i) If payments are made in person, receipts controlled by cash register, prenumbered receipts, or other equivalent means?
j) Receipts accounted for and balanced to collections records daily?
k) Prenumbered forms accounted for , including a record of voided forms?
l) Facilities for protecting undeposited cash receipts?
m) Adequate records maintained to assure correct handling and final disposition of items held in suspense?
(i) Suspense accounting eliminated by direct deposit of money to the correct fund, as much as possible?
(ii) Delay of deposits avoided by making sure fund distribution is immediately determinable?
2) Do disbursements procedures provide for the following?
a) Control over warrant, sight draft, or check-signing machines, as to signature plates and usage?
b) Procedures providing for immediate notification, as applicable, to banks, State Treasurer, and State Controller, when warrant or check signers leave the unit or are otherwise no longer authorized to sign?
c) Furnishing invoices and supporting documents to the signer prior to signing the warrant or check to help assure funds are disbursed only for authorized purposes; and to help assure laws, rules, and regulations are followed?
d) Setting reasonable limits on amounts payable by facsimile signature?
e) Requiring two signatures on warrants or checks over a stated amount?
f) Maintaining signature plates in the custody of the person whose facsimile signature is on the plate, when the plate is not in use?
g) Using plates only under the signer’s control and recording of machine reading by the signer or an appropriate designee, to ascertain all signed warrants, sight drafts, or checks are properly accounted for by comparison to document control totals?
h) Direct delivery to the mail room of signed warrants or checks, making them inaccessible to persons who requested, prepared, or recorded them?
i) Prohibiting the drawing of warrants or checks to “cash” or “bearer”?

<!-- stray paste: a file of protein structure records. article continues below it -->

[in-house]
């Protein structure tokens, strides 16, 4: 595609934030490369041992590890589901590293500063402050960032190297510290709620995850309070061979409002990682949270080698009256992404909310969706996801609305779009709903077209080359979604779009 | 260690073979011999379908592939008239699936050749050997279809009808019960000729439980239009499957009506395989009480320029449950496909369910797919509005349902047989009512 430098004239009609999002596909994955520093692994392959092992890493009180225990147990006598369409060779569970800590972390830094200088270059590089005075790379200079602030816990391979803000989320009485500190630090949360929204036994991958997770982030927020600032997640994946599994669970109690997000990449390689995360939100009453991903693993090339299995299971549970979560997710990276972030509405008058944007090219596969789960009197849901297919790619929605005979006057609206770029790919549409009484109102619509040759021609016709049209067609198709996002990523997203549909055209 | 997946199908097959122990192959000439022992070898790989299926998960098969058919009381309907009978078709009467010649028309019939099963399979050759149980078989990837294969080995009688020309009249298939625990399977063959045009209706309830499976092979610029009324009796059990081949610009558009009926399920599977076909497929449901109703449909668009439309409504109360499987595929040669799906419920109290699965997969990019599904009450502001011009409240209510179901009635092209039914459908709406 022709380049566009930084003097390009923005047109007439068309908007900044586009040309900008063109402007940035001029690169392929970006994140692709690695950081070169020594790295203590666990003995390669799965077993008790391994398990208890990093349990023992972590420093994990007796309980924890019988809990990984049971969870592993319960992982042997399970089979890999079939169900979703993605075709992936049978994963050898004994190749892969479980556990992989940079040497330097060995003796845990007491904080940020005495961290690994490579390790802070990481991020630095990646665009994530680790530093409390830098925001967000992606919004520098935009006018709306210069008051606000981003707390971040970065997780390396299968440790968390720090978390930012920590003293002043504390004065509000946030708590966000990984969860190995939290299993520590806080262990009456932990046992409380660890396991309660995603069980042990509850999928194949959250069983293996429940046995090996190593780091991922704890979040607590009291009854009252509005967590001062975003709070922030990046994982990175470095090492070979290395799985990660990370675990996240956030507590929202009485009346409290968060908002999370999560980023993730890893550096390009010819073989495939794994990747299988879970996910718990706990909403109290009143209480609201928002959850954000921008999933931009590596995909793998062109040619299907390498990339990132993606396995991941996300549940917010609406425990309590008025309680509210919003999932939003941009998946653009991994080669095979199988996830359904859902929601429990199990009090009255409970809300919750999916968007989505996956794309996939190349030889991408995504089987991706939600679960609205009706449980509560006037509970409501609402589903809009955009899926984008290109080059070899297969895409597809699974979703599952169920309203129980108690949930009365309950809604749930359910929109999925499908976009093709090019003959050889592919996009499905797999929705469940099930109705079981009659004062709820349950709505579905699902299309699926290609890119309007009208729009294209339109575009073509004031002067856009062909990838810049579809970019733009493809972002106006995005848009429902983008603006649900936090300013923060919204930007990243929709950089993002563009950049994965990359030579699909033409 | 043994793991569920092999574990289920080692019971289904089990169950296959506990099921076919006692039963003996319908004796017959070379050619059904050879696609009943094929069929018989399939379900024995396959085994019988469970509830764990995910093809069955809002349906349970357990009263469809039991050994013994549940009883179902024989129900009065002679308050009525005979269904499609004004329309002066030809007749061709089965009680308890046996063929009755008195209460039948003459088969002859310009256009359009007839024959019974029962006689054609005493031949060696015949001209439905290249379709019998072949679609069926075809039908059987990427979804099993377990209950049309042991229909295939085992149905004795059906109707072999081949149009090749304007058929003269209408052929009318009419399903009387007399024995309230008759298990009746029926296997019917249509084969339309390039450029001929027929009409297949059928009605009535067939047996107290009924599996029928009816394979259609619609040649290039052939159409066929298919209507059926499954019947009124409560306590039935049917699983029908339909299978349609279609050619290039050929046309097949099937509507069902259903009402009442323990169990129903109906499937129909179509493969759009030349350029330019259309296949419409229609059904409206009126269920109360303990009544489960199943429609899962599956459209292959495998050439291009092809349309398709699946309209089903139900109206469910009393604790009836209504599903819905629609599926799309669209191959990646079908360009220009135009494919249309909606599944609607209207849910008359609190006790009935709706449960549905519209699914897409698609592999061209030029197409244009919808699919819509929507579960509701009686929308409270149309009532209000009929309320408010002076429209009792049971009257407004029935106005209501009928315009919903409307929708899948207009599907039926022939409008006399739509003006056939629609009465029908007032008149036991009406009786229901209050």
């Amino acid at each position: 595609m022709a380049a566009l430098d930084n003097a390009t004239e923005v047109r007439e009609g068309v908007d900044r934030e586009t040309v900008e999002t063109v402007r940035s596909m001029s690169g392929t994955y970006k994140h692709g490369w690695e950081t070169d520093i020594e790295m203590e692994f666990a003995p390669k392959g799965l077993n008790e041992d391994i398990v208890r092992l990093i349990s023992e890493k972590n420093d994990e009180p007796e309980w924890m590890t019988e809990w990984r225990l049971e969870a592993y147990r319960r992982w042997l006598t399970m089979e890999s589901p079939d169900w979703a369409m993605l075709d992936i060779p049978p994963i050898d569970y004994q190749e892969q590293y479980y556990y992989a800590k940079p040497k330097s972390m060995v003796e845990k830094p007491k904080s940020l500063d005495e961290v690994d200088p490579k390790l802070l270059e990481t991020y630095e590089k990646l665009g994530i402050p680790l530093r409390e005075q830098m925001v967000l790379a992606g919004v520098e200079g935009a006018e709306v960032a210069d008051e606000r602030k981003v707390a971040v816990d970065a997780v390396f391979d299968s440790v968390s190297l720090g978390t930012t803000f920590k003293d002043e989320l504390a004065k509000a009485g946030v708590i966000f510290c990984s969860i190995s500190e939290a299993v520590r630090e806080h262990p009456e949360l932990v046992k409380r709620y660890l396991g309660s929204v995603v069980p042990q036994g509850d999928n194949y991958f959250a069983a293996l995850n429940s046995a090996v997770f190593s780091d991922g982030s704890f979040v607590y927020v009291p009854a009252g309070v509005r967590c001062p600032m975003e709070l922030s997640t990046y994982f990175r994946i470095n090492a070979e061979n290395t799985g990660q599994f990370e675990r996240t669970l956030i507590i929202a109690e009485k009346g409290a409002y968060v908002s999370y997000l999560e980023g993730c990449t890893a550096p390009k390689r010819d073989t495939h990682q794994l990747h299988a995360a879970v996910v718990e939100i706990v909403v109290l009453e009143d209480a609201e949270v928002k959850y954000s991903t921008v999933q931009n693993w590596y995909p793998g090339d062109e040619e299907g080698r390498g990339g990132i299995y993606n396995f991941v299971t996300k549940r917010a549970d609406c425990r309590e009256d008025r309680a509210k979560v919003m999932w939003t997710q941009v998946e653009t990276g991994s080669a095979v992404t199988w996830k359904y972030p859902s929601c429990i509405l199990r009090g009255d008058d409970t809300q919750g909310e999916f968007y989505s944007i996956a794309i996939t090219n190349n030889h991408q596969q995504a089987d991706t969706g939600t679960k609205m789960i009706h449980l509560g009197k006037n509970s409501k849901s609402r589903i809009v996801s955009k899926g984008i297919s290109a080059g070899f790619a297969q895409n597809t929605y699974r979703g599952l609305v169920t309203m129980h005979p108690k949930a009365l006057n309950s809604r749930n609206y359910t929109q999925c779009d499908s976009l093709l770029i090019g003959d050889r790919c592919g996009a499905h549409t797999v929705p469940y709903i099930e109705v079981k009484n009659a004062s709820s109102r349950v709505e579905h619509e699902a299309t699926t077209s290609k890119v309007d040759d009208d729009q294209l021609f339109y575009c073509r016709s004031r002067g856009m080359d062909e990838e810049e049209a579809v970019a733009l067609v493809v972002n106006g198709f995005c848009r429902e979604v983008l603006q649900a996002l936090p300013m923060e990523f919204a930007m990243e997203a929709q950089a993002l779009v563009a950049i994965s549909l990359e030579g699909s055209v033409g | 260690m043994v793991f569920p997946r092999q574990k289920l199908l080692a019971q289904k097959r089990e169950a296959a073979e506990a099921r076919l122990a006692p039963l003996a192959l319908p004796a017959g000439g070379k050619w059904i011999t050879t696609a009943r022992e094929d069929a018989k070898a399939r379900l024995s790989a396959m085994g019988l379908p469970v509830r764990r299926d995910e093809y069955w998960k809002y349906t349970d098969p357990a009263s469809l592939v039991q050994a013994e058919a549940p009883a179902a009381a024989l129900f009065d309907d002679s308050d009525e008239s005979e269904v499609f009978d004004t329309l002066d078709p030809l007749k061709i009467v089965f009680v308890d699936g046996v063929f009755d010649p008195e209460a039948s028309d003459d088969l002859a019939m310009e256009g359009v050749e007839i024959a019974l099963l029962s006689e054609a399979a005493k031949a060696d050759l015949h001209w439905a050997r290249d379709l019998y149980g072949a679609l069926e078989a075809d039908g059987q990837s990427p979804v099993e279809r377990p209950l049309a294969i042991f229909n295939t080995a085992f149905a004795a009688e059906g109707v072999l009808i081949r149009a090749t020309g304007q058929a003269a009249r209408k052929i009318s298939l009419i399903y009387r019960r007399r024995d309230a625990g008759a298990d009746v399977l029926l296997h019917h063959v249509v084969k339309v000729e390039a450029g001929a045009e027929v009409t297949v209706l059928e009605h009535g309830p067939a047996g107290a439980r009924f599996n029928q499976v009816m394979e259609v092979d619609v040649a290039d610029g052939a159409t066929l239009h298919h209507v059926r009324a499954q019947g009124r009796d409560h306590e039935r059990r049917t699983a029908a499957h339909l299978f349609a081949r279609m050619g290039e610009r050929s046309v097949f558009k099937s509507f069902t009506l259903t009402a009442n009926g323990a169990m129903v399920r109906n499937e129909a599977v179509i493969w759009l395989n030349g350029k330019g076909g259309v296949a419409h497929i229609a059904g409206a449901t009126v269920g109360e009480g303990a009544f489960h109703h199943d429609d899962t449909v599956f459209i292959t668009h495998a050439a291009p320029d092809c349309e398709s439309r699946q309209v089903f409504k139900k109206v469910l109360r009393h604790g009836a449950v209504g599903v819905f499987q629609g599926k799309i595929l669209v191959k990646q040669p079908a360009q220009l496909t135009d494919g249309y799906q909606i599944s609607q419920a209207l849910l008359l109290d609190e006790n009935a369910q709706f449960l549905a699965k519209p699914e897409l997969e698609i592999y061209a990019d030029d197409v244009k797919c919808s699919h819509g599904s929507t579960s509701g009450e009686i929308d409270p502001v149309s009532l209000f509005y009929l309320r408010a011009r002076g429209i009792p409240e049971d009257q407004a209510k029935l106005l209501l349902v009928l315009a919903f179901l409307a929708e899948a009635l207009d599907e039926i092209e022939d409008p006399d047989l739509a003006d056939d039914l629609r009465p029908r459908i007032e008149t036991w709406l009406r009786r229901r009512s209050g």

j) Controls to ensure all payments are made on a timely basis and in accordance with all purchase orders and contracts?
k) Controls to ensure duplicate payments are not made?
(i) Are original invoices (no copies) totaling the amount of the disbursement attached to each voucher before payment?
l) Controls to ensure each cash disbursement is properly vouchered and approved by the proper authorities before the disbursement occurs?
3) Do custody procedures provide for the following?
a) Maintenance of controls over the supply of unused and voided warrants or checks?
(i) Are monthly physical inventories taken of blank stock by the custodian and a responsible supervisor?
b) Proper authorization of bank accounts?
c) Periodic reviews of and formal reauthorization of depositories?
d) Controls and physical safeguards surrounding petty cash funds?
e) Maintenance of adequate fidelity insurance coverage?
f) Maintenance of separate bank accounts for each fund, or if not adequate, adequate fund control over pooled cash?
4) Do detail accounting procedures include the following?
a) Procedures ensuring collections and disbursements are recorded accurately and promptly in the correct fund or account?
b) Procedures for authorizing and recording inter-bank and inter-fund transfers and providing for proper accounting for those transactions?
5) Do general ledger procedures provide for the following?
a) Delivery of bank statements and paid warrants or checks in unopened envelopes directly to the employee preparing the reconciliation?
b) Procedures for steps essential to an effective reconciliation, particularly considering the following?
(i) Comparison of warrants, sight drafts, or checks in appropriate detail with disbursement records?
(ii) Examination of signature and endorsements, at least on a test basis?
(iii) Accounting for numerical sequence of warrants, sight drafts, or checks used?
(iv) Comparison of book balances used in reconciliations with balances in general ledger accounts?
(v) Comparison of deposit amounts and dates with cash receipt entries?
(vi) Footing of cash books?
c) Review and approval of all reconciliations and investigation of unusual reconciling items by an official not responsible for receipts and disbursements, including recording evidence of the review and approval, by signing the reconciliation?
d) Periodic investigation of checks outstanding for a considerable time?
- FINANCIAL REPORTING